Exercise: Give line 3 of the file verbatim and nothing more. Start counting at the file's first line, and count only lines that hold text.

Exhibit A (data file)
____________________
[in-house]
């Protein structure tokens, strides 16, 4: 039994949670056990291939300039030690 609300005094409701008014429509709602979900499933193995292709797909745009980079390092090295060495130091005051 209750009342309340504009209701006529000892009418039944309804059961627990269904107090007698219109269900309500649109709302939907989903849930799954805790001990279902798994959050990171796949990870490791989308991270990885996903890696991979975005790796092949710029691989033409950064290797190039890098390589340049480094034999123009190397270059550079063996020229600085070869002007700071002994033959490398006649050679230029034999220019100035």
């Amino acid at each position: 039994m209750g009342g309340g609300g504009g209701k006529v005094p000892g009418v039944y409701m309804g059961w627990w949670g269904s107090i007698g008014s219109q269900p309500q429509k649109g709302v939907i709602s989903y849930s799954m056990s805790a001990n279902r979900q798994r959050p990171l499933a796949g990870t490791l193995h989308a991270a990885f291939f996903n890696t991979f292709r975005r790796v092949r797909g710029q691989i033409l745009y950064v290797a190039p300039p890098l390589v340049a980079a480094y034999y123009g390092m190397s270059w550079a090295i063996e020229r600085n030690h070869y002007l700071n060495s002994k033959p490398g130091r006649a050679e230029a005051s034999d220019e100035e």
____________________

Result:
């Amino acid at each position: 039994m209750g009342g309340g609300g504009g209701k006529v005094p000892g009418v039944y409701m309804g059961w627990w949670g269904s107090i007698g008014s219109q269900p309500q429509k649109g709302v939907i709602s989903y849930s799954m056990s805790a001990n279902r979900q798994r959050p990171l499933a796949g990870t490791l193995h989308a991270a990885f291939f996903n890696t991979f292709r975005r790796v092949r797909g710029q691989i033409l745009y950064v290797a190039p300039p890098l390589v340049a980079a480094y034999y123009g390092m190397s270059w550079a090295i063996e020229r600085n030690h070869y002007l700071n060495s002994k033959p490398g130091r006649a050679e230029a005051s034999d220019e100035e």